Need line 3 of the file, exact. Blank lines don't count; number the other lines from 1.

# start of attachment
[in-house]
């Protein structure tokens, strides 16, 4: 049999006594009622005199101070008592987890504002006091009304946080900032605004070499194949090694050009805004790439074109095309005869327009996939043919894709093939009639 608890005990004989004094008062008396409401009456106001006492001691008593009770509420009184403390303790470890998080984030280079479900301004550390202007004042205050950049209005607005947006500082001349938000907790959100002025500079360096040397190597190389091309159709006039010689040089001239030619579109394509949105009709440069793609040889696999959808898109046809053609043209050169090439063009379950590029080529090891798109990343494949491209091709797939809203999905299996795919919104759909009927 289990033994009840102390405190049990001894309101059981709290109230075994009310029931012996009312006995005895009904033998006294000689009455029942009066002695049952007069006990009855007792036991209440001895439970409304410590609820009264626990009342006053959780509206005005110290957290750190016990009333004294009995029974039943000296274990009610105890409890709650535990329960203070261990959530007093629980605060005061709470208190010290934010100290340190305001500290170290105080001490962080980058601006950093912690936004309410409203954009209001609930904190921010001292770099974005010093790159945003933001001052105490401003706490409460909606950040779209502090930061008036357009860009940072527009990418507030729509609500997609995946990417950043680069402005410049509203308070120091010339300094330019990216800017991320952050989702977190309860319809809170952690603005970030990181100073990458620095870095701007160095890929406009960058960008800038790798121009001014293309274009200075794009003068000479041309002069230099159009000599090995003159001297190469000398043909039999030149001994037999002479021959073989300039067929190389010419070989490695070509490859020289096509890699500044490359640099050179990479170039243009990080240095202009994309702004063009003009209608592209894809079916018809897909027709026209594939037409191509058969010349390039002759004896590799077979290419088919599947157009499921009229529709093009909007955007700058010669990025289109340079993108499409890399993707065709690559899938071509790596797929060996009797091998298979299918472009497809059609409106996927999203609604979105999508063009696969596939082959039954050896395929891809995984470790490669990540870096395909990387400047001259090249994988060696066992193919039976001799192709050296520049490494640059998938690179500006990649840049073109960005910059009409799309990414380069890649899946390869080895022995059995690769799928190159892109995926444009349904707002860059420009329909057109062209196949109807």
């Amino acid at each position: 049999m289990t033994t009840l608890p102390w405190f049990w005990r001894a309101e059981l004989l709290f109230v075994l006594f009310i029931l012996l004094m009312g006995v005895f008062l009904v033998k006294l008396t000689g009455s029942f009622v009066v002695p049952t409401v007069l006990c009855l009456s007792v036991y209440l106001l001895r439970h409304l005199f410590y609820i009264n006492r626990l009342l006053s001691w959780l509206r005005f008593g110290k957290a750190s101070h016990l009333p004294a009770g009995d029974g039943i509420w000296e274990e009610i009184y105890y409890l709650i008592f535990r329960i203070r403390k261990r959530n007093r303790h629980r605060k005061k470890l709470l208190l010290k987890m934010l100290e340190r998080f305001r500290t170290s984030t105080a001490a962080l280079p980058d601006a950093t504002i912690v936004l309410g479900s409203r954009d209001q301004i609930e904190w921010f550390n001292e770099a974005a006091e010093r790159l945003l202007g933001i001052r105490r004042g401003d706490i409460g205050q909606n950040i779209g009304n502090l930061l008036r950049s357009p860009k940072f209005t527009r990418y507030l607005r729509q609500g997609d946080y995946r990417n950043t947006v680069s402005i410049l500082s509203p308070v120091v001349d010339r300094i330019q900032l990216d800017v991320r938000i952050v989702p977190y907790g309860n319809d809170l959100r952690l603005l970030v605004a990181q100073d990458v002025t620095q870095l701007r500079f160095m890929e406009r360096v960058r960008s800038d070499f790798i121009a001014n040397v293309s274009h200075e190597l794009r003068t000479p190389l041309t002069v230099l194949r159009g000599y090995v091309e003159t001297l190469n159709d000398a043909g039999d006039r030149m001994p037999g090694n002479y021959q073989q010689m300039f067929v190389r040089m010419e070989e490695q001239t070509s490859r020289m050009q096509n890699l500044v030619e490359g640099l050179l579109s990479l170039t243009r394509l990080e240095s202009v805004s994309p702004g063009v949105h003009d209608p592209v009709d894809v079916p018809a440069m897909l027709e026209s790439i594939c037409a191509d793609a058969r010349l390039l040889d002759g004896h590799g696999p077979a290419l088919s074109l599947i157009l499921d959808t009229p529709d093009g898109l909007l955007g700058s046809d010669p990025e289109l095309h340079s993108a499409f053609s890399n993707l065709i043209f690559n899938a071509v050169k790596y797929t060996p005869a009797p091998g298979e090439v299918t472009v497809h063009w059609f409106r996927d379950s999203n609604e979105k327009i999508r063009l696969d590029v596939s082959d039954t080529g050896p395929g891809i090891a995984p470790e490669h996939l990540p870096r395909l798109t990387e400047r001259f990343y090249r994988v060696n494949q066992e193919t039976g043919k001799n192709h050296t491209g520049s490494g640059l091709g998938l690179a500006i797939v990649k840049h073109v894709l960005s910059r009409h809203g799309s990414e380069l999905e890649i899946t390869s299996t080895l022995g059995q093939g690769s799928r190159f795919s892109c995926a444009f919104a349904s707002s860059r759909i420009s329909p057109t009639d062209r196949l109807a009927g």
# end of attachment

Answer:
């Amino acid at each position: 049999m289990t033994t009840l608890p102390w405190f049990w005990r001894a309101e059981l004989l709290f109230v075994l006594f009310i029931l012996l004094m009312g006995v005895f008062l009904v033998k006294l008396t000689g009455s029942f009622v009066v002695p049952t409401v007069l006990c009855l009456s007792v036991y209440l106001l001895r439970h409304l005199f410590y609820i009264n006492r626990l009342l006053s001691w959780l509206r005005f008593g110290k957290a750190s101070h016990l009333p004294a009770g009995d029974g039943i509420w000296e274990e009610i009184y105890y409890l709650i008592f535990r329960i203070r403390k261990r959530n007093r303790h629980r605060k005061k470890l709470l208190l010290k987890m934010l100290e340190r998080f305001r500290t170290s984030t105080a001490a962080l280079p980058d601006a950093t504002i912690v936004l309410g479900s409203r954009d209001q301004i609930e904190w921010f550390n001292e770099a974005a006091e010093r790159l945003l202007g933001i001052r105490r004042g401003d706490i409460g205050q909606n950040i779209g009304n502090l930061l008036r950049s357009p860009k940072f209005t527009r990418y507030l607005r729509q609500g997609d946080y995946r990417n950043t947006v680069s402005i410049l500082s509203p308070v120091v001349d010339r300094i330019q900032l990216d800017v991320r938000i952050v989702p977190y907790g309860n319809d809170l959100r952690l603005l970030v605004a990181q100073d990458v002025t620095q870095l701007r500079f160095m890929e406009r360096v960058r960008s800038d070499f790798i121009a001014n040397v293309s274009h200075e190597l794009r003068t000479p190389l041309t002069v230099l194949r159009g000599y090995v091309e003159t001297l190469n159709d000398a043909g039999d006039r030149m001994p037999g090694n002479y021959q073989q010689m300039f067929v190389r040089m010419e070989e490695q001239t070509s490859r020289m050009q096509n890699l500044v030619e490359g640099l050179l579109s990479l170039t243009r394509l990080e240095s202009v805004s994309p702004g063009v949105h003009d209608p592209v009709d894809v079916p018809a440069m897909l027709e026209s790439i594939c037409a191509d793609a058969r010349l390039l040889d002759g004896h590799g696999p077979a290419l088919s074109l599947i157009l499921d959808t009229p529709d093009g898109l909007l955007g700058s046809d010669p990025e289109l095309h340079s993108a499409f053609s890399n993707l065709i043209f690559n899938a071509v050169k790596y797929t060996p005869a009797p091998g298979e090439v299918t472009v497809h063009w059609f409106r996927d379950s999203n609604e979105k327009i999508r063009l696969d590029v596939s082959d039954t080529g050896p395929g891809i090891a995984p470790e490669h996939l990540p870096r395909l798109t990387e400047r001259f990343y090249r994988v060696n494949q066992e193919t039976g043919k001799n192709h050296t491209g520049s490494g640059l091709g998938l690179a500006i797939v990649k840049h073109v894709l960005s910059r009409h809203g799309s990414e380069l999905e890649i899946t390869s299996t080895l022995g059995q093939g690769s799928r190159f795919s892109c995926a444009f919104a349904s707002s860059r759909i420009s329909p057109t009639d062209r196949l109807a009927g």